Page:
Back pain. Knee pain. Poor posture. Difficulty getting up off the floor. Trouble squatting and deadlifting. What do all these physical limitations have in common? They’re symptoms of poor hip mobility, says physical therapist Kelly Starrett, DPT, author of Becoming a Supple Leopard.
The hips are the most powerful hinges in the body, and they’re vital for everyday movement, he says. “But we sit so much — and move our hip joints into their end range so infrequently — that nearly all of us end up with limitations.” The following moves will mobilize the hip flexors (muscles on the front of each hip joint), the hip extensors (those in the back, including the glutes), and the hip rotators (a complex of six smaller muscles along each joint capsule), all of which contribute to pain-free function and improved athleticism.
Try these exercises post-workout or pre-bedtime for better movement in and out of the gym.
- Stand inside a doorway and turn to face the door frame on your right.
- Step back with your left foot and place your knee and lower leg on the floor to the left of the wall behind you (place a pad under your left knee if necessary).
- Slide your left leg backward along the wall until you feel a stretch in the front on your left hip.
- Raise your chest and torso and extend your arms overhead.
- Grab the doorjamb behind you and slide your arms as far overhead as possible.
- Press your lower back toward the doorjamb and hold it there for the duration of the stretch.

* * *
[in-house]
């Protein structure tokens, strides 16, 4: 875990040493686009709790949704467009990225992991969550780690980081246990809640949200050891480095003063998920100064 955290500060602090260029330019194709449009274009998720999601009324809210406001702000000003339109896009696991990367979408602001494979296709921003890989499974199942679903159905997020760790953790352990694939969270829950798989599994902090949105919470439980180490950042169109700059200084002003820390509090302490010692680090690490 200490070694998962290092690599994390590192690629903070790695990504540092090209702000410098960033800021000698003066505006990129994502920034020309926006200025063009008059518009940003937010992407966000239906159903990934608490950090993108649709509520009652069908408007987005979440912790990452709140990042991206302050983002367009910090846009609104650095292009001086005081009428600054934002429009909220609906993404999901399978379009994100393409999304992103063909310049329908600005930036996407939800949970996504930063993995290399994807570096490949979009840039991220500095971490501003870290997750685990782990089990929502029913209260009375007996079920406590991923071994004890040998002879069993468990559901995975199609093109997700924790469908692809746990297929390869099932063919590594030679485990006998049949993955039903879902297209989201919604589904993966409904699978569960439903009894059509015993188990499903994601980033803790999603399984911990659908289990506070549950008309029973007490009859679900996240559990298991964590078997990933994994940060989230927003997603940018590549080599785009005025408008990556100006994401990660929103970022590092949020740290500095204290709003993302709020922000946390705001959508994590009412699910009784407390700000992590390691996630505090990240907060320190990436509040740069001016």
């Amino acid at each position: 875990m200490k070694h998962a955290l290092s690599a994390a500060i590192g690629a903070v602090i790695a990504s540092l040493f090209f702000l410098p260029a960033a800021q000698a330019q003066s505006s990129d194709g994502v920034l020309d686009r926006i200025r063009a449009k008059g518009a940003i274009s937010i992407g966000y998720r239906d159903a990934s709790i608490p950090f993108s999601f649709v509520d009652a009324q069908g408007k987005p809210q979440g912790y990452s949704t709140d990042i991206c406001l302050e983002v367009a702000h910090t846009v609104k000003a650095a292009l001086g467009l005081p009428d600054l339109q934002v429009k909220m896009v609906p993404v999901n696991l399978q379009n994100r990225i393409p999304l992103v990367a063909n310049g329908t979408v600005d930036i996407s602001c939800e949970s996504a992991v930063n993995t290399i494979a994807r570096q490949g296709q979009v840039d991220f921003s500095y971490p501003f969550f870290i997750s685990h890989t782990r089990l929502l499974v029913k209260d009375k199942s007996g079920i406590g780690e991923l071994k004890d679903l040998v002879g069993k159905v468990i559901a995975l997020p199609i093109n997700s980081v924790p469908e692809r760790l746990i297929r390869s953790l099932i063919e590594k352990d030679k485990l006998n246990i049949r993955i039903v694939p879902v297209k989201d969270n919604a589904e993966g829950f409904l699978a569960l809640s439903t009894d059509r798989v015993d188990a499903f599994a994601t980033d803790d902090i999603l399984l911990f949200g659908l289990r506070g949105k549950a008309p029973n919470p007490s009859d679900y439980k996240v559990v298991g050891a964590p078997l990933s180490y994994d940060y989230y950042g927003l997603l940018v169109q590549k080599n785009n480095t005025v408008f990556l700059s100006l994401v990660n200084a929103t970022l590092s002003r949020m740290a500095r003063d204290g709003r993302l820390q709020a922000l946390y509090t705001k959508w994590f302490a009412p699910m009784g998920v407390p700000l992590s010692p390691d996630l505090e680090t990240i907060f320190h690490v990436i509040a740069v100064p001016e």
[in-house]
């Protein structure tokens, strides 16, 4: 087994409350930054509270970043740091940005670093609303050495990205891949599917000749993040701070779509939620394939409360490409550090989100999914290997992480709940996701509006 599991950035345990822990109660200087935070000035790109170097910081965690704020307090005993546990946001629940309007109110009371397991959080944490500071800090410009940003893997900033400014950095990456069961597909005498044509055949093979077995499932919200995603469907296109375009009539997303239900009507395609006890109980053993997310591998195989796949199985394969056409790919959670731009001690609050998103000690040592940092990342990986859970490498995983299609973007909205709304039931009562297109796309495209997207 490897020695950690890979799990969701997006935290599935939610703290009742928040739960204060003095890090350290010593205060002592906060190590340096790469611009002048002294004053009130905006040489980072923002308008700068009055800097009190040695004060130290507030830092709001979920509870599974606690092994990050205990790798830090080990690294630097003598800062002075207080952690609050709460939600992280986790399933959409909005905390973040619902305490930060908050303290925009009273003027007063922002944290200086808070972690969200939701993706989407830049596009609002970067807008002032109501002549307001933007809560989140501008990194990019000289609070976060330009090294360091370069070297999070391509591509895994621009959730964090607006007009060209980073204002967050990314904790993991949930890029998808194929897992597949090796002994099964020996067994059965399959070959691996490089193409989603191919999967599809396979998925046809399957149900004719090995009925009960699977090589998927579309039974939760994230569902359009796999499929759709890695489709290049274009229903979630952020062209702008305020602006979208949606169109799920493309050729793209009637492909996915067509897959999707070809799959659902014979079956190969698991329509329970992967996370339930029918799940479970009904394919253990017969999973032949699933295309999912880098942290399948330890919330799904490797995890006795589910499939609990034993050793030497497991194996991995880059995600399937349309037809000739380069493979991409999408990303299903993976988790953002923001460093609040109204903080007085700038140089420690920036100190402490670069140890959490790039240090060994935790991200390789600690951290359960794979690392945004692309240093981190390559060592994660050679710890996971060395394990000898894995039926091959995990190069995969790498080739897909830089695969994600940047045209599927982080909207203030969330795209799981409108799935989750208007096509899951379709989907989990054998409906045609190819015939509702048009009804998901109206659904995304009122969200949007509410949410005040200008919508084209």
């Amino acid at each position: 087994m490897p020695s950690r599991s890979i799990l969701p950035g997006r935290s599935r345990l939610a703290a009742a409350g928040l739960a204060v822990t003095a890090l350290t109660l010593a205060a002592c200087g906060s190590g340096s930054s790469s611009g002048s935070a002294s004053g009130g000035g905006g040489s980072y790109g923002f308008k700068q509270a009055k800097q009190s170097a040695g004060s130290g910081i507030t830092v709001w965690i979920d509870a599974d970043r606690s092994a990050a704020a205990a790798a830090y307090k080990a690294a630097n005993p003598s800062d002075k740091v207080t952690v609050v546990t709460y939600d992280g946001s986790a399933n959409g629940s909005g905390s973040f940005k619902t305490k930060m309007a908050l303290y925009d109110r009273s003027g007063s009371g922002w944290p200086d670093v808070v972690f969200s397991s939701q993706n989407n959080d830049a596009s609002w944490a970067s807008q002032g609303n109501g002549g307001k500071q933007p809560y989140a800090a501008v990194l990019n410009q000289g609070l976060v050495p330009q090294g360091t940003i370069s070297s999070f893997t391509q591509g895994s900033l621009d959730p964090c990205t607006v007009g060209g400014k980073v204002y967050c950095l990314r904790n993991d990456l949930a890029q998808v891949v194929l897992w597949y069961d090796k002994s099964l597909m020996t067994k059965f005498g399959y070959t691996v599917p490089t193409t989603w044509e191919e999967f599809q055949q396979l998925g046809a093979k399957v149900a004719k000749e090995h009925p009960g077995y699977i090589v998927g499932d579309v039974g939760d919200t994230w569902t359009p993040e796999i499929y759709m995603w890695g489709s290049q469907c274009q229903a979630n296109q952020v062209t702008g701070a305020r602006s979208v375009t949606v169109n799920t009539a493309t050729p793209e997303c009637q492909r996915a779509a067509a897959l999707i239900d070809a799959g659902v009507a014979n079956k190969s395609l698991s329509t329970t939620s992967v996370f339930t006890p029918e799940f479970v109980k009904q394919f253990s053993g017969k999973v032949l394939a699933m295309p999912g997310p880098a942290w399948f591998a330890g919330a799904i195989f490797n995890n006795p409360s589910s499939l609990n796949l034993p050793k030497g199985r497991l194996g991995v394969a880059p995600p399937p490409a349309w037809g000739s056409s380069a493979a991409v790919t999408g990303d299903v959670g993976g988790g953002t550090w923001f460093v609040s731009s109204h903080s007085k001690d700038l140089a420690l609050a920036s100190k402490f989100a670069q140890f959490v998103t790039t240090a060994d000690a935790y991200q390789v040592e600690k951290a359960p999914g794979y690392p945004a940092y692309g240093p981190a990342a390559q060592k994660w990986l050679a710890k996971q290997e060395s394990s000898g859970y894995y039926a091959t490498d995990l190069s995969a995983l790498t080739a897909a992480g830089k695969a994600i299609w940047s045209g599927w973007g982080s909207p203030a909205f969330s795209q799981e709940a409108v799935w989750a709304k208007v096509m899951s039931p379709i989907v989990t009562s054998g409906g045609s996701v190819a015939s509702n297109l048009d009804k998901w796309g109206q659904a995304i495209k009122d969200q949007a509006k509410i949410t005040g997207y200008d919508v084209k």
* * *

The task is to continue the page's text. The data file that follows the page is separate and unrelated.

- Breathe deeply, hold for one to two minutes, and repeat on the other side.
FLEX-AND-ROTATE HIP STRETCH
- Stand facing a thigh-high table, desk, high bench, or the armrest of a couch.
- Bend your right knee and raise your leg to rest your shin on the table, as if you’re doing a modified pigeon-pose stretch.
- Bend your torso directly forward over your leg.
- Press your elevated leg into the table for a five-count, then release for a 10-count, moving more deeply into the stretch. Contract and release five times.
- Repeat the stretch with your torso rotated gently to the left, and again rotated to the right. Keep your back neutral and avoid rounding forward.
- Slowly come out of the stretch.
- Repeat the entire sequence with your left leg on the table.
Andrew Heffernan, CSCS, GCFP, is an Experience Life contributing editor. This article originally appeared in Experience Life, the no gimmicks no-hype health and fitness magazine. Learn more at ExperienceLife.com.